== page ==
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Getting more power plants to open in Texas may be complicated. Here's why

Texas needs more natural gas plants that can turn on quickly to address the state's power needs. But will companies want to invest?

TEMPLE, Texas —  

Natural gas power plants make up 51% of available power on the Texas power grid. Not all plants are on at the same time, but they make up the majority of the power in the state. 

Due to the growth of renewable energy however, with wind power at 26% of the available power, the market price for electricity can stay so low those natural gas plants may not want to turn on. At the same time, if there is little wind available, natural gas plants are key in supporting the grid. 

The Public Utility Commission of Texas heard from several panels of experts, from ERCOT and other organizations and companies Thursday to learn more about how companies get paid and how to make the market more attractive to new gas power plants. 

Unfortunately, there are a few barriers to getting new power plants. 

"The goal is to have generators self-admit," PUC Chairman Peter Lake said. "Prices have to be high enough for them to make money running their generator at that time, and at that point they turn it on."

The primary time gas generators make money is during price spikes in the market. ERCOT has a tool called the Operating Reserve Demand Curve that provides added revenue for generation when power is scarce.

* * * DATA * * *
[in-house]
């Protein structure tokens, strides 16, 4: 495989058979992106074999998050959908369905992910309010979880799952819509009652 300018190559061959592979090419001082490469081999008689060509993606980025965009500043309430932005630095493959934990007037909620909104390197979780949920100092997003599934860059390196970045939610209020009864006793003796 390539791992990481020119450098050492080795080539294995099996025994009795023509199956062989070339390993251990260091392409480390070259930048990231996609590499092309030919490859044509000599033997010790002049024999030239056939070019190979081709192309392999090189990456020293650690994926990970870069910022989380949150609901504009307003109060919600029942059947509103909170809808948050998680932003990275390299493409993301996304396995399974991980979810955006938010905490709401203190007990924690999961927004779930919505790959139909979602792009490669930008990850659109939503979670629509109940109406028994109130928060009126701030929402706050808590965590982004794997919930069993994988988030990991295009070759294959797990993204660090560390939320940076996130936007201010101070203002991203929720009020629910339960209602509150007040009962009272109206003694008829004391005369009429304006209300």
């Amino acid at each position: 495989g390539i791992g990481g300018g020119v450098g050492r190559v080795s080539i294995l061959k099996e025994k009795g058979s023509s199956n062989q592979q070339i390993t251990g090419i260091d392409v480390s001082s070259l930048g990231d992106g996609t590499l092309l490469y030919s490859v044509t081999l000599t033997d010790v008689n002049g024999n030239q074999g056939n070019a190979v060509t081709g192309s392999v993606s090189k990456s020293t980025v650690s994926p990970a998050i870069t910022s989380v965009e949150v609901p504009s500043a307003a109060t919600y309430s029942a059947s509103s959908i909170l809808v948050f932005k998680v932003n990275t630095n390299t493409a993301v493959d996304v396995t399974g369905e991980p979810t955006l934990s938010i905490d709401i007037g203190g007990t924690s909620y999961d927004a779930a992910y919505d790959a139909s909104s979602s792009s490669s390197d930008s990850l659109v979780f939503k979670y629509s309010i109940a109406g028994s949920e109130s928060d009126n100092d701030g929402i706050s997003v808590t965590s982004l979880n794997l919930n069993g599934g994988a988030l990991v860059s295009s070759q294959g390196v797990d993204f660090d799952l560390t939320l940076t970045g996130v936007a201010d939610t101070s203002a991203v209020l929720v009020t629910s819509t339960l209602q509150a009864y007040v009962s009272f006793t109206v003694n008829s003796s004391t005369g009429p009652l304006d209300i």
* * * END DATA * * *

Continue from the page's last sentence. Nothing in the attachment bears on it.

RELATED: Temple Generation CEO sheds light on tight power grid conditions, says more plants needed

The problem Texas faces is that power companies often only generate profit in times of scarcity, and that's not enough to get more companies to join the state grid. 

Temple Generation CEO Daniel Hudson and Texas Rep. Hugh Shine told 6 News last week there will soon not be enough capacity, and they are concerned the situation will get worse. 

"We are not adding the capacity that we need to add and the state is growing. We've got a thousand people a day coming into the state, on the average, and the demand for power is continuing to grow," Shine said.  

Shine said Texas doesn't provide enough incentive to build power plants because all prices are based on an indexed price that changes day-to-day, which is also known as an energy market. He said companies will build where they can get more consistent prices in other parts of the U.S. 

"The investment side is key. If people are not willing to come into Texas and build gas generating plants, we are going to continue with the same situation," Shine said.  

Hudson said just the planning stage to build a new natural gas plant can take more than two years, and more power will be needed in Texas.